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Inspired by this terrific diary on the importance of Arts Education in our schools, I was reminded of a particularly wonderful moment from my high school years that I've had rolling in my head for a long, long time.

It seems no matter how old you are, things were always better in The Old Days.  Everyone seems to always exist in some sad post-peak denouement of better times when life was fuller, more profound, and people were smarter, sweeter and never had to sue anybody.  Our folks grew up in a time that was worse than their parents, and so on and so on, until our only conclusion is that the really best time to be alive must have been the Dark Ages.

So without judgement of the times that have come since or went before, my story is about an experience I had when I was a high school student in the Cleveland City School District in the late '70s.  

Most of my stage experience has been in the theater, but this story is about when I was in our high school choir.  Annually all the choirs from the 13 Cleveland high schools would converge on the massive, acoustically-viable auditorium of South High School and perform a short program of songs for each other.  We would also be assessed, rated and given constructive feedback by some music experts - who they were, I was never certain, but I'm fairly certain they were qualified to do so.

Cleveland was heavily segregated racially then, and still is.  My high school, John Marshall, was comprised of about 90% White students, and all of the schools were either predominately one race or the other.  So the choirs were all either mostly Black or mostly White.  Most of the mostly Black schools were on the East Side, and the mostly White schools were on the West Side, so the choirs reflected most of the social and geographic divides one finds in the city at large.

And then there is the usual inter-school rivalry.  We had the usual "us-against-them" attitude towards the schools.  Everybody wants their school to be the best, and sometimes that has the regrettable side effect of slagging on the competition.  

Presumably each school was allocated equivalent resources, but the choirs from the White schools were almost always larger than the Black schools. But one thing the choirs had in common is that the girls heavily outnumbered the boys.  And most of the choirs from the Black schools were smaller anyway.  Some of those schools had no more than five or six boys in them, trying to maintain tenor and bass volume against 30 or 40 girls.  This severely compromised the quality of their blend.  Without recalling any details, I remember that a number of them had pretty severe pitch problems, and their music didn't always sound so great.

We had rules about religious content in public school curriculum back then, just as we do now. But there isn't a whole lot of secular choir music traditionally, and to ignore religious music would be omitting the vast majority of the choral canon, so some kind of liturgical music was inevitable.

The Black schools usually brought with them a strong Gospel music tradition, and even if they didn't always sound that good technically, they always brought the enthusiastic energy of Gospel music.  I always thought, "Man, THAT'S raising a joyful noise!"  They always brought this amazing energy, and we just stood there like robots.  I always wished we could have been more like them with the energy.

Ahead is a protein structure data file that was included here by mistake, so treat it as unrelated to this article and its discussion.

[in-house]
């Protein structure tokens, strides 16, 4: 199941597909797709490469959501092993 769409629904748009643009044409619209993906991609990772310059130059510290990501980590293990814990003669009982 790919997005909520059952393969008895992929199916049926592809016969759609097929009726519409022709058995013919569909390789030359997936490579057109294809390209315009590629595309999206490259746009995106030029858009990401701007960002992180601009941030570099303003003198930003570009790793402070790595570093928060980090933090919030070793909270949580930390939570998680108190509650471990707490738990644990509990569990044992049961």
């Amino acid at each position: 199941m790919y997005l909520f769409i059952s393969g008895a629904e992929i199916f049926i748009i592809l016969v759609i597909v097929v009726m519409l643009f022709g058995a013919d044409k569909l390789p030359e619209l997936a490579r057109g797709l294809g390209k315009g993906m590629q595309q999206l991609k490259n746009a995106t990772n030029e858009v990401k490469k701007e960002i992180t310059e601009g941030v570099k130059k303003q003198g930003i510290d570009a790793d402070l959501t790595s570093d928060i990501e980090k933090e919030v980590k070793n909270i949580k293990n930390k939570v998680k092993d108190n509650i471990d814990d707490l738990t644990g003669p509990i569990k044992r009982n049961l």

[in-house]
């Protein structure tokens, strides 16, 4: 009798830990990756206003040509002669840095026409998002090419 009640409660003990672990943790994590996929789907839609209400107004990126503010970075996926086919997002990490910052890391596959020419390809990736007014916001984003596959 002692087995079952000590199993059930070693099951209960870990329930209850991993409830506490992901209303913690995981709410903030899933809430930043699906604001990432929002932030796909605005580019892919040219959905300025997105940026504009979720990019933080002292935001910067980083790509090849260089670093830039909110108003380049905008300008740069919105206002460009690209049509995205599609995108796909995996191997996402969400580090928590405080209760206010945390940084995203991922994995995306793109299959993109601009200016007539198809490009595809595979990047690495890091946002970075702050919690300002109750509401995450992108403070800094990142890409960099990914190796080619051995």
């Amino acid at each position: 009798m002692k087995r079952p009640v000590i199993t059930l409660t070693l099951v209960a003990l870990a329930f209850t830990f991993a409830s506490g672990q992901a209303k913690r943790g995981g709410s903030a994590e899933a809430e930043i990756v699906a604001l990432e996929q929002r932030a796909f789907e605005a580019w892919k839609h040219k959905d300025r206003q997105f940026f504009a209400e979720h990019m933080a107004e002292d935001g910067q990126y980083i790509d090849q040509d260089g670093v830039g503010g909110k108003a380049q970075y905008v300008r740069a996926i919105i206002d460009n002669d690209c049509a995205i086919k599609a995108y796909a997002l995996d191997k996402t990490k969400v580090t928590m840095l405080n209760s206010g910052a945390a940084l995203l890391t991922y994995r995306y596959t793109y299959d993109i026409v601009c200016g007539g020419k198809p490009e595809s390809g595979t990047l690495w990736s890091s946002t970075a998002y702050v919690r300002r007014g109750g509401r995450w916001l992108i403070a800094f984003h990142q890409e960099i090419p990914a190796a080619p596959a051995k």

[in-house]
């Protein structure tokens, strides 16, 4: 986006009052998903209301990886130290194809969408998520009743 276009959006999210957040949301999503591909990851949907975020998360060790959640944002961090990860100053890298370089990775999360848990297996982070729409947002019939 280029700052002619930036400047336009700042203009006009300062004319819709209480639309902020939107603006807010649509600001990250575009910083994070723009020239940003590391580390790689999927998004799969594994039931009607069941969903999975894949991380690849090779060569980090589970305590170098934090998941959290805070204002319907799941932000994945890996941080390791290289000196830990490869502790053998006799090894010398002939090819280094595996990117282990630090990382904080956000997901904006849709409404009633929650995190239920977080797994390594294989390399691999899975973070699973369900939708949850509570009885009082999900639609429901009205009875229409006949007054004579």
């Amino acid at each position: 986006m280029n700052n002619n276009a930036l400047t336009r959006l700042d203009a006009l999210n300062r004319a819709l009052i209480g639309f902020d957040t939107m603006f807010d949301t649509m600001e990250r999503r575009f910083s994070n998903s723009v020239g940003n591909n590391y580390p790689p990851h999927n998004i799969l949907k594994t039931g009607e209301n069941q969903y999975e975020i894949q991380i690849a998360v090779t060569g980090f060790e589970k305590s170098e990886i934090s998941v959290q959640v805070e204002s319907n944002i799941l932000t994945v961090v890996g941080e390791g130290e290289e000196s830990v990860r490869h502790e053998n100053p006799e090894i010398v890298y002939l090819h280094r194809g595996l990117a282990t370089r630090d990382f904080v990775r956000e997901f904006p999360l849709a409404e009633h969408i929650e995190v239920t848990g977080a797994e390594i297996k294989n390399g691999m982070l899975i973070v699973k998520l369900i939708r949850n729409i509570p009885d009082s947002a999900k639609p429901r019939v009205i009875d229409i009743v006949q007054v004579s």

We were the last to go up. So everyone has already listened to 12 other schools, 24 songs, and perhaps attention spans had been pushed to their limit, everyone was tired and ready to go, and they had to listen to us before they could go home. Or I don't know, maybe they were looking forward to us, but I had no real reason to think so. Whatever their mood was, we were closing the show.

I do not recall our first song, but it went passably well.  

Our second song was Natalie Sleeth's "Jazz Gloria".  Lyrically, it was pretty standard - "Gloria in excelsis, gloria hallelujah, Christ the Savior is born..."  Musically, it was written in jazz structures, with complex keys, dramatic shifts in dynamics and tricky rhythms and counterpoints that I'm not really sufficiently well-read in music to discuss intelligently.  But it was a fairly sophisticated piece and we sang it reasonably well.

It started soft, swelled to a crescendo and ended on a soft unison note that we cut off together.

At the precise moment we cut off, we got, not the polite applause I expected, but huge, spontaneous, enthusiastic applause from the entire auditorium.  They were whooping and cheering us all the way off the stage.  The song touched them musically, religiously and emotionally.  It moved them beyond "not bad for white kids" - they poured out their emotions, and they wanted to give that emotion back to us.

This moment has always been to me more than a big hand.  This was the moment we cut through all the bullshit.  All the Black vs. White, West Side vs. East Side, Our School vs. Their School - it all went away.  We gave and they gave back, and it sent a tingle through me, one brief moment where we eradicated everything that stood between us.

I've been on and off stages for more than 30 years since.  I've never had a purer moment than that one.

PLEASE support Arts Education in your schools.

NOTE: My original version of this diary said the composition was from Leonard Bernstein's "Mass".  It isn't.  Thirty years muddies up the memories.  But the moment DID happen.  

Originally posted to TheWurx on Sun Mar 03, 2013 at 12:16 PM PST.

Also republished by Education Alternatives and Community Spotlight.

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